The Rayleigh criterion is based on the assumption of a known point spread function (PSF) and negligible noise. It should be pointed out [6] that, with numerical tools, if the PSF was to be known, the two-component model of the PSF could be fitted numerically to the observations with respect to the component locations and amplitudes. In a noiseless situation, a perfect fit would result, leading to a virtually unlimited resolution in spite of diffraction. It is obvious that the study of the practically achievable resolution in imaging should take into account the noise level (whatever definition of the resolution is chosen).

Resolution limits in DH have been discussed by many authors [2, 4, 5, 8, 9]. The commonly used approach for resolution estimation is to evaluate the Rayleigh resolution (or Sparrow’s) by estimating the width of the point spread function of the digital holographic system in the reconstructed planes. Not only the effects of diffraction are taken into account but also the sampling and pixel integration effects.

In this paper, we choose to study single point resolution (more adapted to metrological applications), taking into account the effect of the noise level in the image. We present a methodology based on parameter estimation theory (see, e.g., [10]) to estimate the resolution. This type of approach has already been applied to many application fields [11, 12, 13, 14, 15, 16, 17]. Here we apply it to estimate the single point resolution in on-axis DH.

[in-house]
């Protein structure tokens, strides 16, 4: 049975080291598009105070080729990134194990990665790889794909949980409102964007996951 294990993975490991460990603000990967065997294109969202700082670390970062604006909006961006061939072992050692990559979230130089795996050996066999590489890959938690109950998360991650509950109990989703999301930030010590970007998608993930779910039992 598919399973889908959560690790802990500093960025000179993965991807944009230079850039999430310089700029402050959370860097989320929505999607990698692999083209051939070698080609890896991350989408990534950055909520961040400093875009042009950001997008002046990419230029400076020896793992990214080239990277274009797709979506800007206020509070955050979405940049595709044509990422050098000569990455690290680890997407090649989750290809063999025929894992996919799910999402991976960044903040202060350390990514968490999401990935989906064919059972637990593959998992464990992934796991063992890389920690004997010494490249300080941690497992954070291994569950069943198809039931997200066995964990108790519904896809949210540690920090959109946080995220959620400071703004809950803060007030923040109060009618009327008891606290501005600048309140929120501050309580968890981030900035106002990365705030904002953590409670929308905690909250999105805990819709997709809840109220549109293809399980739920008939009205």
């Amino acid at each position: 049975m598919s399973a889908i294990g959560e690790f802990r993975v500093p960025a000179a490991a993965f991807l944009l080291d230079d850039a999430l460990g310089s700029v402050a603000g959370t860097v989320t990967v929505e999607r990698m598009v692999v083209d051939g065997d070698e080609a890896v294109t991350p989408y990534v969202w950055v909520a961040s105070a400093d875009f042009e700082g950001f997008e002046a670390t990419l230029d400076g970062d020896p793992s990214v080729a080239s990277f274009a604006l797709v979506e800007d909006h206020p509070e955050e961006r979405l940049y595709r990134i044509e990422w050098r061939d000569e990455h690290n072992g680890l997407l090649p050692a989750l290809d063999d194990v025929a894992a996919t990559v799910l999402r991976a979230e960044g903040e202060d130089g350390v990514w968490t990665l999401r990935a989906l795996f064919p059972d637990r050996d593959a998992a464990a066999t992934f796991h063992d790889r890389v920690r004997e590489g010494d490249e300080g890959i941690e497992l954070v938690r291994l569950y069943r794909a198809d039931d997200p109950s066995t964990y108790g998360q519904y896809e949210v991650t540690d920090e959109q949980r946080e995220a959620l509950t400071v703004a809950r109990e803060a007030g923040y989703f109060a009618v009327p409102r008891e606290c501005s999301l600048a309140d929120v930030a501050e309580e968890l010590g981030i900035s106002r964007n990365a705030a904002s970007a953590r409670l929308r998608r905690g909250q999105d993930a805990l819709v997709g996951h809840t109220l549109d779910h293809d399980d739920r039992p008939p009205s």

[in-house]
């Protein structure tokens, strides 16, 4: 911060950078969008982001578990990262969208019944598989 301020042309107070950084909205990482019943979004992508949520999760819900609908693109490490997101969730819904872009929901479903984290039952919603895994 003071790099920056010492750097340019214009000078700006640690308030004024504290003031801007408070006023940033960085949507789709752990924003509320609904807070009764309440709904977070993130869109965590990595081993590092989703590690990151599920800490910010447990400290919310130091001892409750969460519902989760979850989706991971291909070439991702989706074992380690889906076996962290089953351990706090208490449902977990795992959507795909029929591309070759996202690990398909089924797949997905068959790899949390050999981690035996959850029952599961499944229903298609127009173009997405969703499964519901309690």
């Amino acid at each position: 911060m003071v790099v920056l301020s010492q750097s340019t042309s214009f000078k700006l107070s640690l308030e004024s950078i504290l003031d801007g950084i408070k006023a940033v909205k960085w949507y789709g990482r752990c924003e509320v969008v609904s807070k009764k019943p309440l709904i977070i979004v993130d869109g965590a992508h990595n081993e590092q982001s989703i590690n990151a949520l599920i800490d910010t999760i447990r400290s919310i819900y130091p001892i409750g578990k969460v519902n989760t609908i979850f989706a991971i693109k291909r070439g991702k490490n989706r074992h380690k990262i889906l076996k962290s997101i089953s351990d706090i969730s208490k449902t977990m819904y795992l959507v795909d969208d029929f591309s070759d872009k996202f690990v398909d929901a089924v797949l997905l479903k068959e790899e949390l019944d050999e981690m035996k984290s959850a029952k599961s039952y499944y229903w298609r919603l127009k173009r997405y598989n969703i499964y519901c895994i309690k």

The resolution estimation problem can be formulated as the estimation of a point source location $\left(x,y,z\right)$ from the analysis of its hologram (data). As the hologram of a point source can be modeled by a parametric function (parameters *x*, *y*, *z*) and a model of noise, the single point resolution is estimated by means of the variance on the parameters. Cramér–Rao lower bound (CRLB) [18, 19] gives a lower bound on the variance of the estimators. This bound is reached asymptotically (for large data) by the maximum likelihood estimator. Let us note that the maximum likelihood estimator has already been used with success in DH to detect objects of simple geometrical form, leading to enhanced accuracy [20, 21, 22], and a widening of the field of view classically limited to the hologram borders.

The paper is organized as follows. In Section 2, we describe a parameter estimation approach to estimate a point source location $\left(x,y,z\right)$. The single point resolution is then derived from the CRLB. In Section 3, we give the analytical expressions of the variance calculated on the optical axis. In Section 4, analytical expressions of single point resolution in the whole field of view are given and illustrated by resolution maps. Finally, in Section 5, influences of sampling and pixel integration are discussed.

## 2. STATISTICAL ESTIMATION OF SINGLE POINT RESOLUTION